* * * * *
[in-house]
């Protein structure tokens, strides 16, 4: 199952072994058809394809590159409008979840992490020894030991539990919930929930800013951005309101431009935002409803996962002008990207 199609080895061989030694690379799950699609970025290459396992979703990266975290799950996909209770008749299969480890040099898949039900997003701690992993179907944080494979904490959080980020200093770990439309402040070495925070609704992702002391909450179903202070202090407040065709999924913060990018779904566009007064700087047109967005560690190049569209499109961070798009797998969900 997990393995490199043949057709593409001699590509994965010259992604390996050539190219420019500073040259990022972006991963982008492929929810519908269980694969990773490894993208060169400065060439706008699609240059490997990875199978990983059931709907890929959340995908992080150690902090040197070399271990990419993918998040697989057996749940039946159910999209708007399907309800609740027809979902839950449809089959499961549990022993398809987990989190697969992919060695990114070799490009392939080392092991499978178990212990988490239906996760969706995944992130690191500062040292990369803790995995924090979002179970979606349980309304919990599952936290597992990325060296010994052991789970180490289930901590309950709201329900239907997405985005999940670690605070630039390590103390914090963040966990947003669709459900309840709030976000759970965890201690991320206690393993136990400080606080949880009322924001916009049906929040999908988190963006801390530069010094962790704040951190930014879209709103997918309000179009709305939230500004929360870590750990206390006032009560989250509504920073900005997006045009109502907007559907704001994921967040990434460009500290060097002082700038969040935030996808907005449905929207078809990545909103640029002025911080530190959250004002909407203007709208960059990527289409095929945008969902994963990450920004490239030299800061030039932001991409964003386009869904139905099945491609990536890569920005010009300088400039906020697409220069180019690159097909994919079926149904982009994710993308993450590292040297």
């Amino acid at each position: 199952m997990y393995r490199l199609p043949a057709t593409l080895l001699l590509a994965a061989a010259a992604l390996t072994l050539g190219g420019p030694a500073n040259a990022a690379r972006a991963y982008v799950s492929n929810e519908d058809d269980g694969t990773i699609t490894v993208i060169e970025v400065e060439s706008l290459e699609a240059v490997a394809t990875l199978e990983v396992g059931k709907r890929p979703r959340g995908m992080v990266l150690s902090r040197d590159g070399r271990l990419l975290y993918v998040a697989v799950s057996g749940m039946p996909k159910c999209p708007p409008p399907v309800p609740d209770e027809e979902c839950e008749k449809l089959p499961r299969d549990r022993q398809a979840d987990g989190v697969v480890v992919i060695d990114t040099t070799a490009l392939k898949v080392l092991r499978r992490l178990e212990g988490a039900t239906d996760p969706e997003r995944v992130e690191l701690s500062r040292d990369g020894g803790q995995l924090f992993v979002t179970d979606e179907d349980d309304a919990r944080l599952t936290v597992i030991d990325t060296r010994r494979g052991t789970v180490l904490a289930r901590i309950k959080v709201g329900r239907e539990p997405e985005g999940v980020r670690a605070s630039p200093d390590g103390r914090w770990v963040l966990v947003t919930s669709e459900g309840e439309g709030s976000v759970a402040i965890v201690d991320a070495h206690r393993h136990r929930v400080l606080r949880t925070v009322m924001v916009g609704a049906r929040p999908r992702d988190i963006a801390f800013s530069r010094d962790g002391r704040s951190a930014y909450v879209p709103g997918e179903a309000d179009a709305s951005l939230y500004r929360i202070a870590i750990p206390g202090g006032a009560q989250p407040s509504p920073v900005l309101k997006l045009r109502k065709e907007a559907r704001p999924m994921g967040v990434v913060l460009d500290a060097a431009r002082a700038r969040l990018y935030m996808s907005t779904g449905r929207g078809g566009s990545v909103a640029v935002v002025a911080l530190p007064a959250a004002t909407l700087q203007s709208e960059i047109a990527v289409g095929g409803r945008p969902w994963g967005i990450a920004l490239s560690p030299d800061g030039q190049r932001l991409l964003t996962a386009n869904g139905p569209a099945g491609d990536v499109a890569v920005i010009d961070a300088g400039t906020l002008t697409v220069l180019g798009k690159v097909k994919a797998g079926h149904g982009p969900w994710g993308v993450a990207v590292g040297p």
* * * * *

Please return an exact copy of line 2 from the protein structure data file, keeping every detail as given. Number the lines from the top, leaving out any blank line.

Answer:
């Protein structure tokens, strides 16, 4: 199952072994058809394809590159409008979840992490020894030991539990919930929930800013951005309101431009935002409803996962002008990207 199609080895061989030694690379799950699609970025290459396992979703990266975290799950996909209770008749299969480890040099898949039900997003701690992993179907944080494979904490959080980020200093770990439309402040070495925070609704992702002391909450179903202070202090407040065709999924913060990018779904566009007064700087047109967005560690190049569209499109961070798009797998969900 997990393995490199043949057709593409001699590509994965010259992604390996050539190219420019500073040259990022972006991963982008492929929810519908269980694969990773490894993208060169400065060439706008699609240059490997990875199978990983059931709907890929959340995908992080150690902090040197070399271990990419993918998040697989057996749940039946159910999209708007399907309800609740027809979902839950449809089959499961549990022993398809987990989190697969992919060695990114070799490009392939080392092991499978178990212990988490239906996760969706995944992130690191500062040292990369803790995995924090979002179970979606349980309304919990599952936290597992990325060296010994052991789970180490289930901590309950709201329900239907997405985005999940670690605070630039390590103390914090963040966990947003669709459900309840709030976000759970965890201690991320206690393993136990400080606080949880009322924001916009049906929040999908988190963006801390530069010094962790704040951190930014879209709103997918309000179009709305939230500004929360870590750990206390006032009560989250509504920073900005997006045009109502907007559907704001994921967040990434460009500290060097002082700038969040935030996808907005449905929207078809990545909103640029002025911080530190959250004002909407203007709208960059990527289409095929945008969902994963990450920004490239030299800061030039932001991409964003386009869904139905099945491609990536890569920005010009300088400039906020697409220069180019690159097909994919079926149904982009994710993308993450590292040297």